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Another eclectic masterpiece, which must not be overlooked when exploring Rostov-on-Don, Masalitina’s House was designed by a well-known architect, Grigory Vasiliev, and assumed to have been built in 1890. Its central architectural feature is the belvedere, capped by a dome with a spire, which was partially destroyed during the Second World War. The damaged parts of the belvedere and the dome have been restored.

The house used to belong to the merchant family of Masalitin before 1917. They sold confectionery, sausages and watches in separate shops on the ground floor. There is a restaurant on the ground floor now.

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Another art deco specimen, this house once belonged to factory-owner Georgy Kistov, who had made his fortune in wood trading.

Assumed to have been designed by Grigory Vasiliev, the house was completed in 1914. Only local historians know the history of this building before 1935, when it became the administrative headquarters of Rostov State University, now Southern Federal University. Some architectural elements from before 1917 are still evident, despite the facelift restoration. The façade looks particularly interesting with its mouldings, little balconies, corbel-piece and semi-columns.

This beautifully preserved building once was a boarding house owned by Vladimir Chirikov, who also owned a local confectionery factory. Chirikov had asked a friend of his, the architect Leonid Eberg, to design it. The majestic building in an eclectic style was completed by 1914, taking the pride of place at Taganrogsky (now Budyonnovsky) Prospekt of Rostov-on-Don.

Chirikov targeted well-to-do tenants, so his apartments had all the modern amenities like electricity, running water and sanitation. Some apartments had as many as six or even seven rooms. During the Soviet years, members of the City Soviet lived here. Now it is the city’s police headquarters.

The architect Nikolai Doroshenko had created a great many buildings in Rostov-on-Don, most of them along the lines of eclecticism, in the 13 years that he lived here. One of his incontestable masterpieces was the mansion he designed for the local merchant Apollon Dombrovsky. By the time the mansion was completed in the 1890s, Dombrovsky had gone bankrupt, so he had to sell his new house to pay back his debts.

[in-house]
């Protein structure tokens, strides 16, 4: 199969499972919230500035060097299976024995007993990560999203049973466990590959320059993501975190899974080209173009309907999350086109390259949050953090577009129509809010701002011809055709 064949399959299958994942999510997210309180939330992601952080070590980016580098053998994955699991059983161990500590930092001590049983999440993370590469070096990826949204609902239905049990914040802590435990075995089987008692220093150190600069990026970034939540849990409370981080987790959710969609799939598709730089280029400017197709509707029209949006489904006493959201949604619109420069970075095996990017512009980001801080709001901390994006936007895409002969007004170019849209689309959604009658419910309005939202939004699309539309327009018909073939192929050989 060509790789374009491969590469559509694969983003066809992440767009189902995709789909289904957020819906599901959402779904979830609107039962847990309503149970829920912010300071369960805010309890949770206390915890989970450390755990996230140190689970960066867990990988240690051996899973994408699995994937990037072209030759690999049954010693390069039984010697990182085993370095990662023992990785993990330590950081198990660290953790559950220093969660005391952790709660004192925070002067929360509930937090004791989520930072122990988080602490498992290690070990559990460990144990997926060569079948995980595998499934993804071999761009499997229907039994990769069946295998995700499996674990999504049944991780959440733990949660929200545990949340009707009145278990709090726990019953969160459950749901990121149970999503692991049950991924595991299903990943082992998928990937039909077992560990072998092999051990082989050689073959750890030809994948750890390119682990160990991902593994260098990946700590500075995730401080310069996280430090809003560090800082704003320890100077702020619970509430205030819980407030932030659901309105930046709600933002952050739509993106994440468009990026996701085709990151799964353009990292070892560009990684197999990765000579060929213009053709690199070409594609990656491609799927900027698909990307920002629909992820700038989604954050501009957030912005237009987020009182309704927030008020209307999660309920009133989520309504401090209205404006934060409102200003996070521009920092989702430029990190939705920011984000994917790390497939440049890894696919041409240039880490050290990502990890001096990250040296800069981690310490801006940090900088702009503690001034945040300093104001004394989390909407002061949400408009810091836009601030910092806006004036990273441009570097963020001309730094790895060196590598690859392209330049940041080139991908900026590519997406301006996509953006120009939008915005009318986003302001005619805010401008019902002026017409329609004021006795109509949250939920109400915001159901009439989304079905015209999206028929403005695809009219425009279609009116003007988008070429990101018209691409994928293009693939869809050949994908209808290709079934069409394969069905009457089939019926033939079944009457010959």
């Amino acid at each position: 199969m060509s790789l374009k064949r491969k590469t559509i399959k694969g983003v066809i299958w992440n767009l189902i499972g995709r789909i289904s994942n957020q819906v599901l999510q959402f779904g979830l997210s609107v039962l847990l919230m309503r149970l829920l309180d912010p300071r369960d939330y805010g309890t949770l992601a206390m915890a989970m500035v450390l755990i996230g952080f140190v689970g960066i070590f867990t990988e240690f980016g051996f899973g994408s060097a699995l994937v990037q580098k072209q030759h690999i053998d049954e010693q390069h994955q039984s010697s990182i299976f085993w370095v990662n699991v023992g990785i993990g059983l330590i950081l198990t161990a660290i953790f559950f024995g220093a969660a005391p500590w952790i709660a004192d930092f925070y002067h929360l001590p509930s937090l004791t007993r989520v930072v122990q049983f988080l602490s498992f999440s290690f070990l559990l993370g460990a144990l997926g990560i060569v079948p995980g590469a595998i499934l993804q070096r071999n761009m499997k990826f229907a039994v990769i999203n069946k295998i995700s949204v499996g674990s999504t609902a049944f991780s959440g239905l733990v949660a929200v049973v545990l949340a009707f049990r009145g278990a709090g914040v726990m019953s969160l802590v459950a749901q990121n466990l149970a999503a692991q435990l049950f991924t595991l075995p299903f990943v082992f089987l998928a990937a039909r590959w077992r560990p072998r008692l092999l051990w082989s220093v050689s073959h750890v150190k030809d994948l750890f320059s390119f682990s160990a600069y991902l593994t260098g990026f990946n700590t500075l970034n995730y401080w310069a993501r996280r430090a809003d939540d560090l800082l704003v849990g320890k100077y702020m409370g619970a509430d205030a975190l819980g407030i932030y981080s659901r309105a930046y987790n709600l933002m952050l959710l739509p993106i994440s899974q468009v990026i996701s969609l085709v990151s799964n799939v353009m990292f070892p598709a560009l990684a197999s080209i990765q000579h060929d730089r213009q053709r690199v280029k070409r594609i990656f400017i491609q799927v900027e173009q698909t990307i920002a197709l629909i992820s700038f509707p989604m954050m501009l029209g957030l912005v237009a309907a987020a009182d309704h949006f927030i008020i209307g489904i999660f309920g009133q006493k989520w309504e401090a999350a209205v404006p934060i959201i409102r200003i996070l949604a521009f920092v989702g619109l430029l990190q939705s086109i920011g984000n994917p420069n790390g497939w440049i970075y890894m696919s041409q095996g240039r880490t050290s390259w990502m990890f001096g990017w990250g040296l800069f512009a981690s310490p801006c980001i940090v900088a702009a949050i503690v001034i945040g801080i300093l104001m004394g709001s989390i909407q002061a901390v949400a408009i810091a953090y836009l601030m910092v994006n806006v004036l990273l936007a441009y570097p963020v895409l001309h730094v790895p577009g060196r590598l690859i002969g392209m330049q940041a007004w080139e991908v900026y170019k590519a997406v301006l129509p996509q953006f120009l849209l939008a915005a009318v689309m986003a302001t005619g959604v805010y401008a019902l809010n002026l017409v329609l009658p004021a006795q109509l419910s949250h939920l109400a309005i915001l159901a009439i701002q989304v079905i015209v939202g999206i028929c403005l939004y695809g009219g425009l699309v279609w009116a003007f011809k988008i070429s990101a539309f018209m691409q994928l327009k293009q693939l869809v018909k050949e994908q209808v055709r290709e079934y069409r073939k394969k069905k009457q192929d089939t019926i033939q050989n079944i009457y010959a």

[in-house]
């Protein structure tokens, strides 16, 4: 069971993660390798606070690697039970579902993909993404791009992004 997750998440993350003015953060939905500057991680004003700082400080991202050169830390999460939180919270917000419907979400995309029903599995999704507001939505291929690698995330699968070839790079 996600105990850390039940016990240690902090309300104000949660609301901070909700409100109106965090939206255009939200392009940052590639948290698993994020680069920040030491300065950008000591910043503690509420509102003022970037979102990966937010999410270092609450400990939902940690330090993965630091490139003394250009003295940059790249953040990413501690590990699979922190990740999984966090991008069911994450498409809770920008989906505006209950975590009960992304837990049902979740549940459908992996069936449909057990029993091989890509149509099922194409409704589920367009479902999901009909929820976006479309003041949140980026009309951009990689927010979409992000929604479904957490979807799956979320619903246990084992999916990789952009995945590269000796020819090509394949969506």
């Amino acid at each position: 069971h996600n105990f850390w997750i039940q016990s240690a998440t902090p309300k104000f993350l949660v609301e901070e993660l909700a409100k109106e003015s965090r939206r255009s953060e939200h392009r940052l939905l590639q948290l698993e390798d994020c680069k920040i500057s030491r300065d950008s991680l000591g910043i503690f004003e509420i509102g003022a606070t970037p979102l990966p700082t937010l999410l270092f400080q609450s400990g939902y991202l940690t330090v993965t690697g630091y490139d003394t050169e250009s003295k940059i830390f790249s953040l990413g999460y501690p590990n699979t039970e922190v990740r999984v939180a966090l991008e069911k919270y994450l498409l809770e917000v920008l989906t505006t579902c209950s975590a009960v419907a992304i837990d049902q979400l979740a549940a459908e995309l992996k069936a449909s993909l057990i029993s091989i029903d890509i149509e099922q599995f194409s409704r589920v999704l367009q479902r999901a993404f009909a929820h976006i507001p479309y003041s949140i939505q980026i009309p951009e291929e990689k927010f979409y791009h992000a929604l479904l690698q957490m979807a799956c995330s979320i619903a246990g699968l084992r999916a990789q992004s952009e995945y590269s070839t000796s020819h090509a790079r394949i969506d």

The house remained property of the Vladikavkaz Railway Authority for a while. In the early 1900s, the Railway Authority gave it to Apollon Petrov, an attorney, in lieu of his fee for winning a particularly challenging court case for the authority. The Petrov family was forced to emigrate after the 1917 Revolution, whereupon their mansion would be used by a succession of communist party institutions. The former Petrov mansion has served as the Rostov-on-Don Art Museum since 1959.

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This beautiful mansion has a fascinating romantic story to it. One Pyotr Paramonov, a successful local merchant, descendant of a wealthy and influential family of Rostov merchants, fell in love with an actress of a street theatre, which happened to be popular in Rostov at the time. As part of his courtship, Paramonov initiated an unheard-of display of generosity. He asked a renowned local architect, Nikolai Doroshenko, to design a house that would look nothing like any of the existing buildings in Rostov. The house was designed to Paramonov’s liking, and built in 1899. Paramonov proposed and the actress accepted, and moved into this eclectic masterpiece on Bolshaya Sadovaya, one of the main streets of Rostov-on-Don. The family would host illustrious social events for the next ten years.

Fyodor Shaliapin sang here, and Nikolai Gumilev read his poetry. The post-1917 history of the mansion was not so romantic. It began to fall apart and was pronounced unsafe by the early 2000s. Then it was restored in its erstwhile glory. The building currently houses the offices of a major commercial bank.